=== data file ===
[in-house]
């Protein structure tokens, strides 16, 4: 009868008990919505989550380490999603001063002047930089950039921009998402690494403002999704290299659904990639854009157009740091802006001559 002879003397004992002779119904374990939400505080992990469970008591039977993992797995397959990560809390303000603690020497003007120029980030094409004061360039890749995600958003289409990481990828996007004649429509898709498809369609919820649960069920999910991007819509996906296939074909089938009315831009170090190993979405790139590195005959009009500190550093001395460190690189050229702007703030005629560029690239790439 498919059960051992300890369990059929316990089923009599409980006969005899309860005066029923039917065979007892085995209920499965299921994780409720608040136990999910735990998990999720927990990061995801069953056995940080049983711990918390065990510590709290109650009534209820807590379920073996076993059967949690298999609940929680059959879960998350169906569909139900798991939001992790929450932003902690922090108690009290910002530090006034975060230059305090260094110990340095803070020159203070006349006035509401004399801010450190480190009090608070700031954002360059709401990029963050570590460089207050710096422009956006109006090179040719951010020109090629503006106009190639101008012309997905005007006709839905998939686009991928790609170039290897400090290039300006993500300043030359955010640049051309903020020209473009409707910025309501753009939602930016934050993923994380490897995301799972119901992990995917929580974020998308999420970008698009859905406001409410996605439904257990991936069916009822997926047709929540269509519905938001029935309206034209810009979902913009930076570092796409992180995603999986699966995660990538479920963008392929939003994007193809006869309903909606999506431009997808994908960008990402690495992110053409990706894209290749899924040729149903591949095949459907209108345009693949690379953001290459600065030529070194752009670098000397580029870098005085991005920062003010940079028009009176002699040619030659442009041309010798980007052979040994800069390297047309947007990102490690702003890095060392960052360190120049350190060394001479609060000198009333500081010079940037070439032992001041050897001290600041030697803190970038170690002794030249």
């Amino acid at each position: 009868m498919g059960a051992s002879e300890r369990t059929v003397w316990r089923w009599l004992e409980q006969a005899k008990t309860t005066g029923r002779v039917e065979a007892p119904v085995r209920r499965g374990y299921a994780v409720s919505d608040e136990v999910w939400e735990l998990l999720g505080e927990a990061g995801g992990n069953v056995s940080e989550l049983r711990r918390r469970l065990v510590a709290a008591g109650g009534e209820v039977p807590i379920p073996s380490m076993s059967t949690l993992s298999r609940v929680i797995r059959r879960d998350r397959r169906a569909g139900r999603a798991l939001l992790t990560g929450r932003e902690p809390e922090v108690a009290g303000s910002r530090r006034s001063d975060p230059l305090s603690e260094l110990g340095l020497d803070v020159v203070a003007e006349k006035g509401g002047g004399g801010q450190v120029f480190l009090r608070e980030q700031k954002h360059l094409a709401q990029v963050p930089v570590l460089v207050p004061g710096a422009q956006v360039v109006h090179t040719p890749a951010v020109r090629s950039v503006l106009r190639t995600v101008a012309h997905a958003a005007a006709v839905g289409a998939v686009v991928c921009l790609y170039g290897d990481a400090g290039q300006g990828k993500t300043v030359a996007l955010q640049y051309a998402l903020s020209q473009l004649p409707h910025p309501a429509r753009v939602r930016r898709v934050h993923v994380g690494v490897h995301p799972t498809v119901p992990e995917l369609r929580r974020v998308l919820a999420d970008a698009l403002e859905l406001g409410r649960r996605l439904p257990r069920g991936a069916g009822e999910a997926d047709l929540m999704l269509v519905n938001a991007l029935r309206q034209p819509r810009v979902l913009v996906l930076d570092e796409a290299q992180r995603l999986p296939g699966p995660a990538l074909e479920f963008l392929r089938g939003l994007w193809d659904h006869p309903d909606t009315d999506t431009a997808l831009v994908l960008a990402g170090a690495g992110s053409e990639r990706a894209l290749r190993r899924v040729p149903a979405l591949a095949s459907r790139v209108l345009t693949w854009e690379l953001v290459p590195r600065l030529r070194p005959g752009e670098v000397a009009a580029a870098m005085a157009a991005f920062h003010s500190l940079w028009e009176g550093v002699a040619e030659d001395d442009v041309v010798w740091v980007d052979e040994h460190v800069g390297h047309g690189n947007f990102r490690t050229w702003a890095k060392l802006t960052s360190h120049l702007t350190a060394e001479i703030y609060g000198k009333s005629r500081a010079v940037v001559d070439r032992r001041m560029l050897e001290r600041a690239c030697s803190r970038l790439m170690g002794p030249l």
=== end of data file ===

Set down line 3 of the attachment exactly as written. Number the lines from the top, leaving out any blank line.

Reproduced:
């Amino acid at each position: 009868m498919g059960a051992s002879e300890r369990t059929v003397w316990r089923w009599l004992e409980q006969a005899k008990t309860t005066g029923r002779v039917e065979a007892p119904v085995r209920r499965g374990y299921a994780v409720s919505d608040e136990v999910w939400e735990l998990l999720g505080e927990a990061g995801g992990n069953v056995s940080e989550l049983r711990r918390r469970l065990v510590a709290a008591g109650g009534e209820v039977p807590i379920p073996s380490m076993s059967t949690l993992s298999r609940v929680i797995r059959r879960d998350r397959r169906a569909g139900r999603a798991l939001l992790t990560g929450r932003e902690p809390e922090v108690a009290g303000s910002r530090r006034s001063d975060p230059l305090s603690e260094l110990g340095l020497d803070v020159v203070a003007e006349k006035g509401g002047g004399g801010q450190v120029f480190l009090r608070e980030q700031k954002h360059l094409a709401q990029v963050p930089v570590l460089v207050p004061g710096a422009q956006v360039v109006h090179t040719p890749a951010v020109r090629s950039v503006l106009r190639t995600v101008a012309h997905a958003a005007a006709v839905g289409a998939v686009v991928c921009l790609y170039g290897d990481a400090g290039q300006g990828k993500t300043v030359a996007l955010q640049y051309a998402l903020s020209q473009l004649p409707h910025p309501a429509r753009v939602r930016r898709v934050h993923v994380g690494v490897h995301p799972t498809v119901p992990e995917l369609r929580r974020v998308l919820a999420d970008a698009l403002e859905l406001g409410r649960r996605l439904p257990r069920g991936a069916g009822e999910a997926d047709l929540m999704l269509v519905n938001a991007l029935r309206q034209p819509r810009v979902l913009v996906l930076d570092e796409a290299q992180r995603l999986p296939g699966p995660a990538l074909e479920f963008l392929r089938g939003l994007w193809d659904h006869p309903d909606t009315d999506t431009a997808l831009v994908l960008a990402g170090a690495g992110s053409e990639r990706a894209l290749r190993r899924v040729p149903a979405l591949a095949s459907r790139v209108l345009t693949w854009e690379l953001v290459p590195r600065l030529r070194p005959g752009e670098v000397a009009a580029a870098m005085a157009a991005f920062h003010s500190l940079w028009e009176g550093v002699a040619e030659d001395d442009v041309v010798w740091v980007d052979e040994h460190v800069g390297h047309g690189n947007f990102r490690t050229w702003a890095k060392l802006t960052s360190h120049l702007t350190a060394e001479i703030y609060g000198k009333s005629r500081a010079v940037v001559d070439r032992r001041m560029l050897e001290r600041a690239c030697s803190r970038l790439m170690g002794p030249l």